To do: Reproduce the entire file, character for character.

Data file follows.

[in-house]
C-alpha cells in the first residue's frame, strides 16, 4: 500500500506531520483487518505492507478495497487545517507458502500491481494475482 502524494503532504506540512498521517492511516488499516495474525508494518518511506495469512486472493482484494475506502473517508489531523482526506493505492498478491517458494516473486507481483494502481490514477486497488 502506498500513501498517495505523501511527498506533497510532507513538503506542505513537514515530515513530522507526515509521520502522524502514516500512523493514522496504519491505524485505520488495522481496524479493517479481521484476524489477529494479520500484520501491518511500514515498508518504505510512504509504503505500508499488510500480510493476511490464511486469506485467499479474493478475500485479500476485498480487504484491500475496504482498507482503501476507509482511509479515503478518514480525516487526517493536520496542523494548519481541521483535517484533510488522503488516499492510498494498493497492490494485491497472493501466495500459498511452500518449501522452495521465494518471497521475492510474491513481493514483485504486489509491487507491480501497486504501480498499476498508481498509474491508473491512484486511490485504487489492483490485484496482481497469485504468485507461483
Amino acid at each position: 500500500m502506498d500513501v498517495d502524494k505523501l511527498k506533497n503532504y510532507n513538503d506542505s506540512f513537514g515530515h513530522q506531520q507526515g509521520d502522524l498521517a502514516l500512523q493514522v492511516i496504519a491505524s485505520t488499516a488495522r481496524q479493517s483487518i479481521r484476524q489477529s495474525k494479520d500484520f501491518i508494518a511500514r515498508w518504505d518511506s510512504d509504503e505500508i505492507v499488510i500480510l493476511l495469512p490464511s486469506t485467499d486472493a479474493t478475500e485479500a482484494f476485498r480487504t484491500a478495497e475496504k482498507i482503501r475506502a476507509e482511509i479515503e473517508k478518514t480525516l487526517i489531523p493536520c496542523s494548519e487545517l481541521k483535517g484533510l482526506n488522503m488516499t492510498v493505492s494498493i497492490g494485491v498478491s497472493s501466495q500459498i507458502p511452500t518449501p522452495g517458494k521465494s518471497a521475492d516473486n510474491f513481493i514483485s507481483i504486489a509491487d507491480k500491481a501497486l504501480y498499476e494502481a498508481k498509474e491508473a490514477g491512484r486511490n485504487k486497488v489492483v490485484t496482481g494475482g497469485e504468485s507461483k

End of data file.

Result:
[in-house]
C-alpha cells in the first residue's frame, strides 16, 4: 500500500506531520483487518505492507478495497487545517507458502500491481494475482 502524494503532504506540512498521517492511516488499516495474525508494518518511506495469512486472493482484494475506502473517508489531523482526506493505492498478491517458494516473486507481483494502481490514477486497488 502506498500513501498517495505523501511527498506533497510532507513538503506542505513537514515530515513530522507526515509521520502522524502514516500512523493514522496504519491505524485505520488495522481496524479493517479481521484476524489477529494479520500484520501491518511500514515498508518504505510512504509504503505500508499488510500480510493476511490464511486469506485467499479474493478475500485479500476485498480487504484491500475496504482498507482503501476507509482511509479515503478518514480525516487526517493536520496542523494548519481541521483535517484533510488522503488516499492510498494498493497492490494485491497472493501466495500459498511452500518449501522452495521465494518471497521475492510474491513481493514483485504486489509491487507491480501497486504501480498499476498508481498509474491508473491512484486511490485504487489492483490485484496482481497469485504468485507461483
Amino acid at each position: 500500500m502506498d500513501v498517495d502524494k505523501l511527498k506533497n503532504y510532507n513538503d506542505s506540512f513537514g515530515h513530522q506531520q507526515g509521520d502522524l498521517a502514516l500512523q493514522v492511516i496504519a491505524s485505520t488499516a488495522r481496524q479493517s483487518i479481521r484476524q489477529s495474525k494479520d500484520f501491518i508494518a511500514r515498508w518504505d518511506s510512504d509504503e505500508i505492507v499488510i500480510l493476511l495469512p490464511s486469506t485467499d486472493a479474493t478475500e485479500a482484494f476485498r480487504t484491500a478495497e475496504k482498507i482503501r475506502a476507509e482511509i479515503e473517508k478518514t480525516l487526517i489531523p493536520c496542523s494548519e487545517l481541521k483535517g484533510l482526506n488522503m488516499t492510498v493505492s494498493i497492490g494485491v498478491s497472493s501466495q500459498i507458502p511452500t518449501p522452495g517458494k521465494s518471497a521475492d516473486n510474491f513481493i514483485s507481483i504486489a509491487d507491480k500491481a501497486l504501480y498499476e494502481a498508481k498509474e491508473a490514477g491512484r486511490n485504487k486497488v489492483v490485484t496482481g494475482g497469485e504468485s507461483k